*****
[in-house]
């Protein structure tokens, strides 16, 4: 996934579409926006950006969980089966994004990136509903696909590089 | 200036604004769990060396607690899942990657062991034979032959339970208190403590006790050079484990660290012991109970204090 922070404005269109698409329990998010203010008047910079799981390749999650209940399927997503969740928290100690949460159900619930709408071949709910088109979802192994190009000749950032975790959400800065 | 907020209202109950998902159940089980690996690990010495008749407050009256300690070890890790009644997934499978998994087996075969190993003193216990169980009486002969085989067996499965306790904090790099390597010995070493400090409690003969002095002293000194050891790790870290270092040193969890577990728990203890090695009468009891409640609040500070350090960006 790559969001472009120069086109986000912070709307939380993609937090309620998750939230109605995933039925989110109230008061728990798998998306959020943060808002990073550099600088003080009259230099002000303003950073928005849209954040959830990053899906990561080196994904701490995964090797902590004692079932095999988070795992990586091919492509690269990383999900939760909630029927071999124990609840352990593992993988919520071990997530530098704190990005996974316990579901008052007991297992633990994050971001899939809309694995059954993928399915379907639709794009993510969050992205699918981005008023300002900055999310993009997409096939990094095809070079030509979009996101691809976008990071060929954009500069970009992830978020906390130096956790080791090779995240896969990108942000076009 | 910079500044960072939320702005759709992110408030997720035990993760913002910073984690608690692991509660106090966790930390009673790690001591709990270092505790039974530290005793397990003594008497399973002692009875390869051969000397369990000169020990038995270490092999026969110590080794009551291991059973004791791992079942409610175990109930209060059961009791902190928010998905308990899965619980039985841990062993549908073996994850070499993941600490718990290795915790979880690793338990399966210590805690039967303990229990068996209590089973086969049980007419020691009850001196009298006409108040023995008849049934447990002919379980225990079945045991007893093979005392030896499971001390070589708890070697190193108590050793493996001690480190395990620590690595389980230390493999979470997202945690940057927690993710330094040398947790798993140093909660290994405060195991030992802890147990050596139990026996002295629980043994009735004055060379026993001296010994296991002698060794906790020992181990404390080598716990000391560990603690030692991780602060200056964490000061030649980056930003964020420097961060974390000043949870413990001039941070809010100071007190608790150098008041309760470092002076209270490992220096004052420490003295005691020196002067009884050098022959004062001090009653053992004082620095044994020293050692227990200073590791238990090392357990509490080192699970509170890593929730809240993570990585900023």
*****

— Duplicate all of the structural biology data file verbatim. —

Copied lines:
[in-house]
């Protein structure tokens, strides 16, 4: 996934579409926006950006969980089966994004990136509903696909590089 | 200036604004769990060396607690899942990657062991034979032959339970208190403590006790050079484990660290012991109970204090 922070404005269109698409329990998010203010008047910079799981390749999650209940399927997503969740928290100690949460159900619930709408071949709910088109979802192994190009000749950032975790959400800065 | 907020209202109950998902159940089980690996690990010495008749407050009256300690070890890790009644997934499978998994087996075969190993003193216990169980009486002969085989067996499965306790904090790099390597010995070493400090409690003969002095002293000194050891790790870290270092040193969890577990728990203890090695009468009891409640609040500070350090960006 790559969001472009120069086109986000912070709307939380993609937090309620998750939230109605995933039925989110109230008061728990798998998306959020943060808002990073550099600088003080009259230099002000303003950073928005849209954040959830990053899906990561080196994904701490995964090797902590004692079932095999988070795992990586091919492509690269990383999900939760909630029927071999124990609840352990593992993988919520071990997530530098704190990005996974316990579901008052007991297992633990994050971001899939809309694995059954993928399915379907639709794009993510969050992205699918981005008023300002900055999310993009997409096939990094095809070079030509979009996101691809976008990071060929954009500069970009992830978020906390130096956790080791090779995240896969990108942000076009 | 910079500044960072939320702005759709992110408030997720035990993760913002910073984690608690692991509660106090966790930390009673790690001591709990270092505790039974530290005793397990003594008497399973002692009875390869051969000397369990000169020990038995270490092999026969110590080794009551291991059973004791791992079942409610175990109930209060059961009791902190928010998905308990899965619980039985841990062993549908073996994850070499993941600490718990290795915790979880690793338990399966210590805690039967303990229990068996209590089973086969049980007419020691009850001196009298006409108040023995008849049934447990002919379980225990079945045991007893093979005392030896499971001390070589708890070697190193108590050793493996001690480190395990620590690595389980230390493999979470997202945690940057927690993710330094040398947790798993140093909660290994405060195991030992802890147990050596139990026996002295629980043994009735004055060379026993001296010994296991002698060794906790020992181990404390080598716990000391560990603690030692991780602060200056964490000061030649980056930003964020420097961060974390000043949870413990001039941070809010100071007190608790150098008041309760470092002076209270490992220096004052420490003295005691020196002067009884050098022959004062001090009653053992004082620095044994020293050692227990200073590791238990090392357990509490080192699970509170890593929730809240993570990585900023």